“You took too long getting ready for bed, so you only get that one chapter tonight,” I said to Mr 7 and Mr 9. It was the ultimate threat.
“Noooo!!! Read more, read more!”
“Ohhhh, okay, just one more chapter.” I was too easily swayed, but I really wanted to read one more chapter too. The boys loved Frankie Fish right from the beginning and so did I.
Frankie Fish is a prankster, and after a prank goes wrong at school, he is forced to spend the school holidays with his grandparents – his grandmother and grumpy old fart grandfather, Alfie Fish. Frankie and Alfie don’t see eye to eye and Frankie quickly becomes bored. Before long, an experiment of Alfie’s goes awry, and Frankie and Alfie head off on a journey through space and time to save Frankie’s family.
Along the way the Fish men meet familiar faces from the past, and there’s a hook hand, a forbidden shed and even a villain to boo and hiss at. We also see a relationship blossom between a crusty old man and his cheeky grandson.
Many of the chapters in Frankie Fish end on cliffhangers leaving Mr 7 and Mr 9 to speculate as to Frankie’s fate as they fell asleep each night, desperate to know what happened next. Would they save Frankie’s family? Would they be trapped in another time? Would Frankie’s face become a bad knock-off of a Picasso?
With five chapters left, we headed to the coast for the Canberra Day long weekend with every other Canberran. The kids shared a bedroom and I read a chapter of Frankie Fish to them on our arrival. Miss 11 listened in and the next morning decided to read it too. She refused to leave the house until she had read up to our bookmark. When she finally did, we gathered around to finish the book, Miss 11 and Mr 9 on the edge of their seats, while Mr 7 read over my shoulder, bouncing up and down with each plot twist until the satisfying conclusion.
Frankie Fish and the Sonic Suitcase was full of laughs from the get-go, with some delights sprinkled through for the adults too. In the first chapter, I chuckled at a 90s reference that went right over the boys’ heads but they didn’t miss the Doctor Who references, as we’re a family of geeks counting the weeks until the new series comes out (FIVE WEEKS!).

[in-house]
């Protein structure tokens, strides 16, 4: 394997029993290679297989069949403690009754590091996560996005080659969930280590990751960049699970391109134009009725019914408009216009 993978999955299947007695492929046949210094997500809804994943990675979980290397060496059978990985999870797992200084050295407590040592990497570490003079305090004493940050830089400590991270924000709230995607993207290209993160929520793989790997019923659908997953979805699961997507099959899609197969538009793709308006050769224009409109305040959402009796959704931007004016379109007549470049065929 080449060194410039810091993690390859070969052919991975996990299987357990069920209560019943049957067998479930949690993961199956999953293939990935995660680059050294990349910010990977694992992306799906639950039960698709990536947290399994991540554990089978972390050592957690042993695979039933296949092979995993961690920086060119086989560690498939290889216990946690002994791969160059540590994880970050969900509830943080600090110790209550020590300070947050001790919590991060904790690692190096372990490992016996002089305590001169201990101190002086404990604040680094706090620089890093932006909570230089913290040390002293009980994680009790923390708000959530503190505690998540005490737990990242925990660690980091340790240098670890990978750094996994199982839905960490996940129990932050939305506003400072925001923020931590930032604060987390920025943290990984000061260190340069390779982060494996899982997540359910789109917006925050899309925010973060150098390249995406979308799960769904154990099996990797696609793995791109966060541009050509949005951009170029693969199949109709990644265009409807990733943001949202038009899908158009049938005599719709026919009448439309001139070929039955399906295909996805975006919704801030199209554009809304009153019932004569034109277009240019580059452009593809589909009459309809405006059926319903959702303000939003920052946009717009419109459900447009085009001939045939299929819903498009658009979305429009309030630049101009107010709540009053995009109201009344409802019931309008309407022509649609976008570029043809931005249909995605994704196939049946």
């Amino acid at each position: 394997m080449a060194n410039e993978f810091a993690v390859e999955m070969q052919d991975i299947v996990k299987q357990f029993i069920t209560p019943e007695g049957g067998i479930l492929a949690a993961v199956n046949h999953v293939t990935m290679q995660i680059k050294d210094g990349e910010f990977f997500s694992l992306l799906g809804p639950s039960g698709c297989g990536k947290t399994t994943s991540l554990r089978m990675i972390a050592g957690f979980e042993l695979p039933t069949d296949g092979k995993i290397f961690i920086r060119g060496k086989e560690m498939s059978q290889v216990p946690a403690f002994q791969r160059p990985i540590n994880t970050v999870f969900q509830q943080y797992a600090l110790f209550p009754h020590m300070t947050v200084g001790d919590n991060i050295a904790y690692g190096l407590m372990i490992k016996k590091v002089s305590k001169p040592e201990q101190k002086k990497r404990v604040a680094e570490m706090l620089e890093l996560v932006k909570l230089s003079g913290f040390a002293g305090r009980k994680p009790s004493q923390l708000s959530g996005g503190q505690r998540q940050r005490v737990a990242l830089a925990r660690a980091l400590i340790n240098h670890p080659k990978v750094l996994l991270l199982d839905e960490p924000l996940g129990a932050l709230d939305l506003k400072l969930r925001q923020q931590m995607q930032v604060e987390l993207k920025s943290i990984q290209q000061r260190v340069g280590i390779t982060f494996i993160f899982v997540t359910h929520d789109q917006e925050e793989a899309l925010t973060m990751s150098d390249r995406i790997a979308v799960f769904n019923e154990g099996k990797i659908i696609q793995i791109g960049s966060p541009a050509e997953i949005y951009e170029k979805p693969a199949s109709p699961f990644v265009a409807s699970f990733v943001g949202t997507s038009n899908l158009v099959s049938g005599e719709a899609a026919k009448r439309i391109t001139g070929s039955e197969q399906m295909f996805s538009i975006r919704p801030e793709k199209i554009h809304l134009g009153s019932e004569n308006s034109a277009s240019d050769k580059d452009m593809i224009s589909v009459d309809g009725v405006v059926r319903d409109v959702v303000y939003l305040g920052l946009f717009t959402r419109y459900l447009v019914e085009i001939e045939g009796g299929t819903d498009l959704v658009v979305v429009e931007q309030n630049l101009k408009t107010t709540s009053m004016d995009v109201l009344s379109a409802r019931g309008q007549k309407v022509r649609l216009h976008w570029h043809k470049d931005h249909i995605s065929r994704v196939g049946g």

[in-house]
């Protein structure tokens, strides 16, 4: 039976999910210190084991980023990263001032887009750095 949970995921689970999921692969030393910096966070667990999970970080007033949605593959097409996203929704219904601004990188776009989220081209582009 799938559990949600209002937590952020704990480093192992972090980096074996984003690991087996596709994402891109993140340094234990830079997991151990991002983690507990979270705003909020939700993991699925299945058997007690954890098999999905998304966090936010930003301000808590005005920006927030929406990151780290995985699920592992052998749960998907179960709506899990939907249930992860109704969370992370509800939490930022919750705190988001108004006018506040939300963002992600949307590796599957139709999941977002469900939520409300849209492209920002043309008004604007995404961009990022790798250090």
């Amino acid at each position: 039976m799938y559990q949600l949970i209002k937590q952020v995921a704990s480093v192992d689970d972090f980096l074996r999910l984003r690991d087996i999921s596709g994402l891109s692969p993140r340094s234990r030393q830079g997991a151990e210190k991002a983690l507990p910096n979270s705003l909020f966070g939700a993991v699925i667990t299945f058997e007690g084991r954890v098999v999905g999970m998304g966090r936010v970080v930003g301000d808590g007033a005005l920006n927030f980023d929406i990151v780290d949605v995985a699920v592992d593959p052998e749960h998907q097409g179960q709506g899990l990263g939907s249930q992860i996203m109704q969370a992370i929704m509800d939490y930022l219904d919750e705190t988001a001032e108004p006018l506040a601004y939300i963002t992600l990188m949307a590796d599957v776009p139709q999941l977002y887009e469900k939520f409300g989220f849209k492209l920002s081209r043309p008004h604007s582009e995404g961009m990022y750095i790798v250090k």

Helliar’s writing style is a masterclass in the use of simile and given that many of his readers would be learning about metaphors and similes at school, he shows how much they can add to the colour and humour of a story when done well. One in particular amused me so much I kept quoting it to the kids., “her red hair flowed down her back like a waterless hairy waterfall.”
“Mum! Did you see, there’s a number one on the spine. That means there’s going to be more! Do you think the author is writing it now?” Mr 9 squealed. I was very glad to read that Frankie Fish is set to be a series. I love it when I find a book that appeals to all three of my kids and this one certainly did. We had such a fun time reading the book and can’t wait for the next instalment.
Post book activity – Prank-o-rama (aka “Let’s Prank Dad!”)
After reading Frankie Fish, Mr 7 asked me if I had ever played any pranks as a kid. Why, yes I did.
I once dressed my little brother in my clothes with an ash blonde wig to pose as my friend. He climbed over our side gate and knocked on the front door. When our Nana answered, he asked if he could come in and play with Holly. Nana fell for it hook, line and sinker! She later said, “I couldn’t get over what a strange looking little girl she was.”
When I was older, I phoned my Dad from another room, convinced him I was a client wanting to arrange a meeting. If I hadn’t told him the truth later that night, he was going on a four hour car trip the following week to meet the staff at my fictional winery.
In my first year of high school, I told my best friends, on April Fool’s Day, that we were moving from Perth to Sydney. They were rather upset. This one backfired a few months later when another member of our group told us she was moving to Melbourne. We didn’t believe her, we made her swear on a stack of lunchbox lids that she was telling the truth. She was! She moved to Melbourne, boohoo!
After sharing my fond memories of pranking, I did what any good parent would do and said, “Let’s prank Dad!”
The easiest option would be to tamper with his breakfast cereal, a hidden plastic spider, or a generous sprinkling of salt, perhaps? We could log into Netflix, delete his bookmarked shows and replace them with Fuller House, but I’m not a monster!
Dad is not easily fooled. He is logical, cynical and observant. Not like me, as after reading the book, we went to the beach where I sat on the water’s edge with my feet buried in the sand. Mr 9 convinced me my own toe was a seashell and I reached to pick it up. In the words of Bugs Bunny, “what an ultra-maroon.”
We were having churros with strawberries, melted chocolate and ice cream for dessert. Yummy. What could we do to the dessert? Pepper on the churros, yeahhhhh. So we served up everyone’s dessert and sat and waited…Dad tucked into the ice cream first, swirling the melted chocolate around his plate and started to dip in the churros and gobble them up. Four small churros on the plate…three…two…any minute now…one.